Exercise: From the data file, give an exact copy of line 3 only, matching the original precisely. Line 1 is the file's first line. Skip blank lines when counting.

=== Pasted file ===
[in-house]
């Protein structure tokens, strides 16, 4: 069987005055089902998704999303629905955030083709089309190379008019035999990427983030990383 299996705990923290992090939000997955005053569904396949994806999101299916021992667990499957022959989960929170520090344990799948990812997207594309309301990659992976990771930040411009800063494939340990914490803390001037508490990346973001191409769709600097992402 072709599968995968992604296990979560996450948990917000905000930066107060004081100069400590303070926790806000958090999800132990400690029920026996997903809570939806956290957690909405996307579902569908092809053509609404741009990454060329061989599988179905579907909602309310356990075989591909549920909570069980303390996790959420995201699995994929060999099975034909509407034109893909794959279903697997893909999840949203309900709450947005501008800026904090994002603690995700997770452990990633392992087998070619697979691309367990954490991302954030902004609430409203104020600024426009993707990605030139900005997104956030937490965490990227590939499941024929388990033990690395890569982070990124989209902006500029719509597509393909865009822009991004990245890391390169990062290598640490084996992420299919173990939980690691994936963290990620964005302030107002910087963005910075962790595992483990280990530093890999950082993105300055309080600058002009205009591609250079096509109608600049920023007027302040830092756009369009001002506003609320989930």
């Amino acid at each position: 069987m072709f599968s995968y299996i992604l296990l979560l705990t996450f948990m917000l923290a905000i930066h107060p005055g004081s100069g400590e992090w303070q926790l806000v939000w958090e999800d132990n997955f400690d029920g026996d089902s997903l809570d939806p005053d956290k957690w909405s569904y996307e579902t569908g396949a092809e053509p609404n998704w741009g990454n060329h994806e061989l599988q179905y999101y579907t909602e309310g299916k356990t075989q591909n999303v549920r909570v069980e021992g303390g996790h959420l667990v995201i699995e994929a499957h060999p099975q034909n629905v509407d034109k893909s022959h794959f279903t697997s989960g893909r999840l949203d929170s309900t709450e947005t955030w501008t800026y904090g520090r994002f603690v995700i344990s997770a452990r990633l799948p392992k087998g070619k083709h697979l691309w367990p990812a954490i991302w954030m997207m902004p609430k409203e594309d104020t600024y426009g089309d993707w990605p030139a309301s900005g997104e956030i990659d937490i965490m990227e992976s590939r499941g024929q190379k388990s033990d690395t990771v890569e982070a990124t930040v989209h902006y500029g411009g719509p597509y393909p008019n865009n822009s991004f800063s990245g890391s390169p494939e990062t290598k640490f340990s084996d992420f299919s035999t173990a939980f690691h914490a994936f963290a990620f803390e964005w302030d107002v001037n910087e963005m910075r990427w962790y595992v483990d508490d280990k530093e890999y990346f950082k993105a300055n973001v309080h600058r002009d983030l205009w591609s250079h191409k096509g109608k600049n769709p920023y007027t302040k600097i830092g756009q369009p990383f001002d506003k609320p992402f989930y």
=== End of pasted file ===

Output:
């Amino acid at each position: 069987m072709f599968s995968y299996i992604l296990l979560l705990t996450f948990m917000l923290a905000i930066h107060p005055g004081s100069g400590e992090w303070q926790l806000v939000w958090e999800d132990n997955f400690d029920g026996d089902s997903l809570d939806p005053d956290k957690w909405s569904y996307e579902t569908g396949a092809e053509p609404n998704w741009g990454n060329h994806e061989l599988q179905y999101y579907t909602e309310g299916k356990t075989q591909n999303v549920r909570v069980e021992g303390g996790h959420l667990v995201i699995e994929a499957h060999p099975q034909n629905v509407d034109k893909s022959h794959f279903t697997s989960g893909r999840l949203d929170s309900t709450e947005t955030w501008t800026y904090g520090r994002f603690v995700i344990s997770a452990r990633l799948p392992k087998g070619k083709h697979l691309w367990p990812a954490i991302w954030m997207m902004p609430k409203e594309d104020t600024y426009g089309d993707w990605p030139a309301s900005g997104e956030i990659d937490i965490m990227e992976s590939r499941g024929q190379k388990s033990d690395t990771v890569e982070a990124t930040v989209h902006y500029g411009g719509p597509y393909p008019n865009n822009s991004f800063s990245g890391s390169p494939e990062t290598k640490f340990s084996d992420f299919s035999t173990a939980f690691h914490a994936f963290a990620f803390e964005w302030d107002v001037n910087e963005m910075r990427w962790y595992v483990d508490d280990k530093e890999y990346f950082k993105a300055n973001v309080h600058r002009d983030l205009w591609s250079h191409k096509g109608k600049n769709p920023y007027t302040k600097i830092g756009q369009p990383f001002d506003k609320p992402f989930y």